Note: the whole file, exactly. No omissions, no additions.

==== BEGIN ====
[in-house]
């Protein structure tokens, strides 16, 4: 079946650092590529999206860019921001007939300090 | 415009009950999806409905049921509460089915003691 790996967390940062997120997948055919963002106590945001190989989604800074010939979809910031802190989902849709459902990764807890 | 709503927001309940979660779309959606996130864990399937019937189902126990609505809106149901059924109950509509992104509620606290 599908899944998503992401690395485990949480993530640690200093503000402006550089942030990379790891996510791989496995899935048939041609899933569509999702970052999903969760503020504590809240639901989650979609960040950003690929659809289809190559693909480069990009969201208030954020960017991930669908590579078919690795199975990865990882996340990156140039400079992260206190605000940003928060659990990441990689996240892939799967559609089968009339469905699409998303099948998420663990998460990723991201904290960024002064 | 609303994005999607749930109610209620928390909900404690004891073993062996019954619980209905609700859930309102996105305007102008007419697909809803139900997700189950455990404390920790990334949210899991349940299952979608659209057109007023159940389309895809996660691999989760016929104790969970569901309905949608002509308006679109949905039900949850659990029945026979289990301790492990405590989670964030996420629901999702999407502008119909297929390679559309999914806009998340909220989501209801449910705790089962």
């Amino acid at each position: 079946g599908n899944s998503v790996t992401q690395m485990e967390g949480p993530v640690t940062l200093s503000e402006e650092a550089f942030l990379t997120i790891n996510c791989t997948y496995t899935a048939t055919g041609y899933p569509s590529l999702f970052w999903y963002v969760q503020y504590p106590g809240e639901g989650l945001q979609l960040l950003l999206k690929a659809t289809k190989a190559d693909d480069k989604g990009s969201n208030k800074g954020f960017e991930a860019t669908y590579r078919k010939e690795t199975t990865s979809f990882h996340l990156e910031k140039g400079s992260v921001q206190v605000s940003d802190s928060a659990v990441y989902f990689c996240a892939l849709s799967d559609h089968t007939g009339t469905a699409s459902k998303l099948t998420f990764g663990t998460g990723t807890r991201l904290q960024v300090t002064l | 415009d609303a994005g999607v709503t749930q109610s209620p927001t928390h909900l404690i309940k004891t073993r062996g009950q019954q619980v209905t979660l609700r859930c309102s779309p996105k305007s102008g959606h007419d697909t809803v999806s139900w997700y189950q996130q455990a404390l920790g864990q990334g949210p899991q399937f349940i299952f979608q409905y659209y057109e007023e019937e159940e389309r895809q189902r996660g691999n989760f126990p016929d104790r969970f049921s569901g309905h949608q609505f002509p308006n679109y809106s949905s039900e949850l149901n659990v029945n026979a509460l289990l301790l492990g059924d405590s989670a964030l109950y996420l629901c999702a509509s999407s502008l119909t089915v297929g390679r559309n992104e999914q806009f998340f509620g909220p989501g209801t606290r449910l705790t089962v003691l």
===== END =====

[in-house]
């Protein structure tokens, strides 16, 4: 079946650092590529999206860019921001007939300090 | 415009009950999806409905049921509460089915003691 790996967390940062997120997948055919963002106590945001190989989604800074010939979809910031802190989902849709459902990764807890 | 709503927001309940979660779309959606996130864990399937019937189902126990609505809106149901059924109950509509992104509620606290 599908899944998503992401690395485990949480993530640690200093503000402006550089942030990379790891996510791989496995899935048939041609899933569509999702970052999903969760503020504590809240639901989650979609960040950003690929659809289809190559693909480069990009969201208030954020960017991930669908590579078919690795199975990865990882996340990156140039400079992260206190605000940003928060659990990441990689996240892939799967559609089968009339469905699409998303099948998420663990998460990723991201904290960024002064 | 609303994005999607749930109610209620928390909900404690004891073993062996019954619980209905609700859930309102996105305007102008007419697909809803139900997700189950455990404390920790990334949210899991349940299952979608659209057109007023159940389309895809996660691999989760016929104790969970569901309905949608002509308006679109949905039900949850659990029945026979289990301790492990405590989670964030996420629901999702999407502008119909297929390679559309999914806009998340909220989501209801449910705790089962």
């Amino acid at each position: 079946g599908n899944s998503v790996t992401q690395m485990e967390g949480p993530v640690t940062l200093s503000e402006e650092a550089f942030l990379t997120i790891n996510c791989t997948y496995t899935a048939t055919g041609y899933p569509s590529l999702f970052w999903y963002v969760q503020y504590p106590g809240e639901g989650l945001q979609l960040l950003l999206k690929a659809t289809k190989a190559d693909d480069k989604g990009s969201n208030k800074g954020f960017e991930a860019t669908y590579r078919k010939e690795t199975t990865s979809f990882h996340l990156e910031k140039g400079s992260v921001q206190v605000s940003d802190s928060a659990v990441y989902f990689c996240a892939l849709s799967d559609h089968t007939g009339t469905a699409s459902k998303l099948t998420f990764g663990t998460g990723t807890r991201l904290q960024v300090t002064l | 415009d609303a994005g999607v709503t749930q109610s209620p927001t928390h909900l404690i309940k004891t073993r062996g009950q019954q619980v209905t979660l609700r859930c309102s779309p996105k305007s102008g959606h007419d697909t809803v999806s139900w997700y189950q996130q455990a404390l920790g864990q990334g949210p899991q399937f349940i299952f979608q409905y659209y057109e007023e019937e159940e389309r895809q189902r996660g691999n989760f126990p016929d104790r969970f049921s569901g309905h949608q609505f002509p308006n679109y809106s949905s039900e949850l149901n659990v029945n026979a509460l289990l301790l492990g059924d405590s989670a964030l109950y996420l629901c999702a509509s999407s502008l119909t089915v297929g390679r559309n992104e999914q806009f998340f509620g909220p989501g209801t606290r449910l705790t089962v003691l």